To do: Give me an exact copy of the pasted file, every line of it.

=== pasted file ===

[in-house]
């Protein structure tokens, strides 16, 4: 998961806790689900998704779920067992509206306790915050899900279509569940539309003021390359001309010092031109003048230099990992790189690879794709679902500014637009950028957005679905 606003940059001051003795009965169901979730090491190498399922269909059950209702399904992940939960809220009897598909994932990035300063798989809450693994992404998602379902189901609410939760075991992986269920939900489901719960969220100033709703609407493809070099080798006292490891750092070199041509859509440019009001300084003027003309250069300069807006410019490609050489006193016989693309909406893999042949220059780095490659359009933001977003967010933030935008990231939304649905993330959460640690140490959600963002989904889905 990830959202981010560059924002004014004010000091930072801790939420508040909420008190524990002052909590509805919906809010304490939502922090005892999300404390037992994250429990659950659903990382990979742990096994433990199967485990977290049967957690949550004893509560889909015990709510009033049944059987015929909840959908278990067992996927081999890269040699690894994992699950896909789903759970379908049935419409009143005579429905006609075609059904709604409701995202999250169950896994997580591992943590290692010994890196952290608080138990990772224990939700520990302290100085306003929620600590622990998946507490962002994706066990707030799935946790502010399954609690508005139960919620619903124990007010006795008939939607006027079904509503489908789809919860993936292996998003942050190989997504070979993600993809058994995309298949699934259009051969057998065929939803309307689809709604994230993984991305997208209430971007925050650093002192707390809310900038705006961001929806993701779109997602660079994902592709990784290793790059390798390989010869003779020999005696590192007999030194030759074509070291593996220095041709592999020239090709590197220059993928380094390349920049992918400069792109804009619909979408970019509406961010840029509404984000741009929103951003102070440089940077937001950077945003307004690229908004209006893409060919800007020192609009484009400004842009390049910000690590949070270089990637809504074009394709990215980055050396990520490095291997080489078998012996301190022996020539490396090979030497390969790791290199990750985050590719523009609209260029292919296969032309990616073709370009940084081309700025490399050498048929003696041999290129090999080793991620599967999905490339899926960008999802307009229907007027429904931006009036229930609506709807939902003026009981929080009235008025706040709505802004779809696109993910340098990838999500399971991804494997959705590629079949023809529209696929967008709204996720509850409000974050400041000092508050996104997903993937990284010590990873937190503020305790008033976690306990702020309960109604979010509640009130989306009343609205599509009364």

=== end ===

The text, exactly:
[in-house]
């Protein structure tokens, strides 16, 4: 998961806790689900998704779920067992509206306790915050899900279509569940539309003021390359001309010092031109003048230099990992790189690879794709679902500014637009950028957005679905 606003940059001051003795009965169901979730090491190498399922269909059950209702399904992940939960809220009897598909994932990035300063798989809450693994992404998602379902189901609410939760075991992986269920939900489901719960969220100033709703609407493809070099080798006292490891750092070199041509859509440019009001300084003027003309250069300069807006410019490609050489006193016989693309909406893999042949220059780095490659359009933001977003967010933030935008990231939304649905993330959460640690140490959600963002989904889905 990830959202981010560059924002004014004010000091930072801790939420508040909420008190524990002052909590509805919906809010304490939502922090005892999300404390037992994250429990659950659903990382990979742990096994433990199967485990977290049967957690949550004893509560889909015990709510009033049944059987015929909840959908278990067992996927081999890269040699690894994992699950896909789903759970379908049935419409009143005579429905006609075609059904709604409701995202999250169950896994997580591992943590290692010994890196952290608080138990990772224990939700520990302290100085306003929620600590622990998946507490962002994706066990707030799935946790502010399954609690508005139960919620619903124990007010006795008939939607006027079904509503489908789809919860993936292996998003942050190989997504070979993600993809058994995309298949699934259009051969057998065929939803309307689809709604994230993984991305997208209430971007925050650093002192707390809310900038705006961001929806993701779109997602660079994902592709990784290793790059390798390989010869003779020999005696590192007999030194030759074509070291593996220095041709592999020239090709590197220059993928380094390349920049992918400069792109804009619909979408970019509406961010840029509404984000741009929103951003102070440089940077937001950077945003307004690229908004209006893409060919800007020192609009484009400004842009390049910000690590949070270089990637809504074009394709990215980055050396990520490095291997080489078998012996301190022996020539490396090979030497390969790791290199990750985050590719523009609209260029292919296969032309990616073709370009940084081309700025490399050498048929003696041999290129090999080793991620599967999905490339899926960008999802307009229907007027429904931006009036229930609506709807939902003026009981929080009235008025706040709505802004779809696109993910340098990838999500399971991804494997959705590629079949023809529209696929967008709204996720509850409000974050400041000092508050996104997903993937990284010590990873937190503020305790008033976690306990702020309960109604979010509640009130989306009343609205599509009364």